The Consciousness Plague is about memory, more particularly, how the loss of memory, in slivers of time deducted from a growing number of individuals, can subtly undermine and play havoc with everything from the investigation of serial stranglings to candlelight dinners. Dr. D'Amato, NYPD forensic detective, investigates a spate of unusual cases of memory loss and finds evidence of a bacteria-like organism that has lived in our brains since our origin as a species and may be responsible for our very consciousness.
There's evidence for this consciousness bug in the ancient Phoenician and Viking cultures and everywhere Phil looks in our world. A new antibiotic crosses the blood-brain barrier and inadvertently kills this essential bug. Phil himself becomes a victim of the memory drain, and must struggle to get the proper authorities to pay attention before everyone loses so much memory that they forget that they forgot in the first place.
"Levinson's intelligent blend of police procedural and speculative fiction should appeal to fans of mystery and science fiction." (Library Journal)
"Intriguing speculation, solid sleuthing, and agreeably baffling suspects." (Kirkus Reviews)
"Levinson handles myth, history, science and police procedures with equal skill, earning high marks for intelligence and originality in the process." (Booklist)
I have mixed feelings about this book. It's based on a good premise, and the first couple of chapters do a good job at setting up the plot. After that, it's not quite downhill, but it is rather flat. As I listened to this book, several things really bothered me. Food was constantly mentioned -- specific foods. In fact, food was mentioned at least 2 or 3 times in every chapter. Great detail was put into things that you really didn't need to know. But there was virtually no character development. I didn't feel like I knew the lead character -- instead, I knew the things around him. True, it's a first person story, but I'd rather know more about what the character is thinking instead of what the character is seeing or eating. It never put me to sleep, but I did find myself drifting off once in a while. The last two hours were really painful -- I couldn't wait for it to end, unfortunately. I don't recommend this for a commute. It had a good "radio show" quality, but it just needed to be a little more entertaining.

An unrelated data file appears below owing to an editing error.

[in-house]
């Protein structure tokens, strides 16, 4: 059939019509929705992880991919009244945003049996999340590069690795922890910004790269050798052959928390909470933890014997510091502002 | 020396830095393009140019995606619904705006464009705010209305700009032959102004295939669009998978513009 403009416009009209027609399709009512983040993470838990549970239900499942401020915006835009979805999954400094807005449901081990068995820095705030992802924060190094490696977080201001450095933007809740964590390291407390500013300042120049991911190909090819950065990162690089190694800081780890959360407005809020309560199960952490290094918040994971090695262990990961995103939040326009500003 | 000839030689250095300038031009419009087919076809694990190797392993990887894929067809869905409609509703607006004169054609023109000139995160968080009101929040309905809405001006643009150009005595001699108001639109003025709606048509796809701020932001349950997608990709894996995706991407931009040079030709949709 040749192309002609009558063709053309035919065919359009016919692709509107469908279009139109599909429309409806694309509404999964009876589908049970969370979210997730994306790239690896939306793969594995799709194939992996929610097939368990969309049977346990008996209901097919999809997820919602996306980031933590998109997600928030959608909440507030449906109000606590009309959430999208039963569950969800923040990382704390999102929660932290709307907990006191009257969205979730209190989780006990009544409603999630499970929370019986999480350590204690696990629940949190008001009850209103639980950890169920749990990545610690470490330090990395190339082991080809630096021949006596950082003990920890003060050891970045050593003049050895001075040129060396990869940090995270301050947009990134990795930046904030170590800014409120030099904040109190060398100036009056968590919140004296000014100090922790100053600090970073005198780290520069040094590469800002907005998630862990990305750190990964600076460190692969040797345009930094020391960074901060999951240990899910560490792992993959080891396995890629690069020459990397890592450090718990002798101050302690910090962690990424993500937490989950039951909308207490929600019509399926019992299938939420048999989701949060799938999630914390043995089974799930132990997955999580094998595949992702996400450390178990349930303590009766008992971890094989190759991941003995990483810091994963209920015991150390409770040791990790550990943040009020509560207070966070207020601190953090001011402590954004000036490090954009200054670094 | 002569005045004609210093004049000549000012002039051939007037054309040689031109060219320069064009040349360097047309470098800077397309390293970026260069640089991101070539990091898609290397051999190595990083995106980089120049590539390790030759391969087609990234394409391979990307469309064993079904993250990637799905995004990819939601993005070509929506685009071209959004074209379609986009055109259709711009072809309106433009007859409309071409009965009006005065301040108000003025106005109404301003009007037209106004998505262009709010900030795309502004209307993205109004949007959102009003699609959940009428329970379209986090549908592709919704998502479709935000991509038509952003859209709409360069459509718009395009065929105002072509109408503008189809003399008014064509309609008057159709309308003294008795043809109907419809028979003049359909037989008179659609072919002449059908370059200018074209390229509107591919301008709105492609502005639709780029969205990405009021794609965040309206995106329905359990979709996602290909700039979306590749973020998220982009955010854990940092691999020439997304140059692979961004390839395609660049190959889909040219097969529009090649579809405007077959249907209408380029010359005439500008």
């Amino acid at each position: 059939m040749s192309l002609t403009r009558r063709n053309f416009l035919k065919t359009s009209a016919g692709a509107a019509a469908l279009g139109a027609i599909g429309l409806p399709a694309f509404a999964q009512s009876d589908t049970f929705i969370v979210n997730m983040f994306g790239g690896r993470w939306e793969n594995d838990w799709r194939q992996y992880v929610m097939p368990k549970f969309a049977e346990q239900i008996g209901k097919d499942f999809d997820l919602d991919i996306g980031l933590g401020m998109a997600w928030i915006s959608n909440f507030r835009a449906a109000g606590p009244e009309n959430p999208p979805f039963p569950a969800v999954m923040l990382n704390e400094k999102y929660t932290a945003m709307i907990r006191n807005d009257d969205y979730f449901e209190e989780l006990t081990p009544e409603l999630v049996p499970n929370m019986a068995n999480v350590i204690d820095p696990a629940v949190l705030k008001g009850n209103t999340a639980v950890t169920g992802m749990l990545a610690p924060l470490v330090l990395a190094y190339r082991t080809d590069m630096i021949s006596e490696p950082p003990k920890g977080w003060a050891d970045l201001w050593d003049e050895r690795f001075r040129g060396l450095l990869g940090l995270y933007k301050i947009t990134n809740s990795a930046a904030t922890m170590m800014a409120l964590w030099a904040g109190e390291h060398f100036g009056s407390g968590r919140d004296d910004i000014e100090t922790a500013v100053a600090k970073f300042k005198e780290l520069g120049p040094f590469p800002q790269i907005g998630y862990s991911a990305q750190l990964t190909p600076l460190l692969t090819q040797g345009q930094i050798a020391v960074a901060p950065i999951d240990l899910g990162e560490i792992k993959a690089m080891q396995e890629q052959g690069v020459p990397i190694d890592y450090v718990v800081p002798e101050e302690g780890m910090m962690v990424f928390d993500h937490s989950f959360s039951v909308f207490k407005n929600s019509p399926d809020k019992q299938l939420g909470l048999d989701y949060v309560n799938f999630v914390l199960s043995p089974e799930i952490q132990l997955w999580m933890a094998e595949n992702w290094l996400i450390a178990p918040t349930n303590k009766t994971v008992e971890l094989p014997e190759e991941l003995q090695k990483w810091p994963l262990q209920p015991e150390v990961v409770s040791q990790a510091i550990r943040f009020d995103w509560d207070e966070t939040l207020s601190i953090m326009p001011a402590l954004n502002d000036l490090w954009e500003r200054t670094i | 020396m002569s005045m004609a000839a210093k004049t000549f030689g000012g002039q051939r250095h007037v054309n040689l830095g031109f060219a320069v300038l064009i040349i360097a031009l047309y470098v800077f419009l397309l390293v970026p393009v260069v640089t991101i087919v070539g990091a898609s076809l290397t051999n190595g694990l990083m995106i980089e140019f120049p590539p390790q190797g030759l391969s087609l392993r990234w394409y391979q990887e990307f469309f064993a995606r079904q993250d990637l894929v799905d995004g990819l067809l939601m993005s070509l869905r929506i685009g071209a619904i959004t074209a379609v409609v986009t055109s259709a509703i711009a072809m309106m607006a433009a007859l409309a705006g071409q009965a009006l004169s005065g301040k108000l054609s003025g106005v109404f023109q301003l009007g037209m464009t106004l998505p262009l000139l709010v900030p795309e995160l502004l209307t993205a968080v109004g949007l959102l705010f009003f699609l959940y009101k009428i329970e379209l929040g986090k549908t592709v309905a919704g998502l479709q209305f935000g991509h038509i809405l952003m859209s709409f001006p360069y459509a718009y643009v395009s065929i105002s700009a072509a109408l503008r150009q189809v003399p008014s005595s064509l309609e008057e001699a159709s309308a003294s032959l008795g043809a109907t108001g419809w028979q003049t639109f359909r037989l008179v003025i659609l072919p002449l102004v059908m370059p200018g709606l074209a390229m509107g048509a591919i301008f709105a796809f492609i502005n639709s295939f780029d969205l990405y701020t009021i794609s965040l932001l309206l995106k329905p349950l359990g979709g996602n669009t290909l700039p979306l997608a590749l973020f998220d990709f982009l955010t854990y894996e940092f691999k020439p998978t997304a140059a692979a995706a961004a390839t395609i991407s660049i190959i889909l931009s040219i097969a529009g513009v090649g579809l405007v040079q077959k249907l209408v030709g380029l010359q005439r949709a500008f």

9 of 9 people found this review helpful
Reminded me of "Snow Crash" but with mystery instead of humor. As detective stories go, it's somewhat predictable (a lot of 'who done it' intrigue). The science fiction part is also somewhat predictable. Overall, though, it's a fun listen - lots of sound effects/scary music - like an old radio mystery show.
6 of 6 people found this review helpful
This book has an interesting premise, but unfortunately that is where the interest ends. The narration makes it impossible to stay focused on the plot. The story's value cannot be determined because the read is boring. If you need a book to help you fall asleep, choose this one, because there's nothing here to keep you awake. WARNING: This is definitely NOT a book to listen to while driving or while operating heavy machinery . . . may cause drowsiness!
4 of 4 people found this review helpful
The premise of this book is engaging. Memory loss and its causes/impacts make for a first-rate science fiction tale, but this one misses the mark -- not for its theories, but for the story it's wrapped in.
I couldn't help but think that in the hands of a more adept novelist, this would have been outstanding. The dialogue is OK, but the descriptive writing (setting/action) is awkward, particularly when it's to do with the personal relationship between the main character and his girlfriend, which on retrospect is nearly superfluous. Maybe the author added this relationship just to make it seem like the forensic scientist cum hero wasn't a total geekmo. I'm not sure, but I don't think he was really wanting for a sensitive alter ego.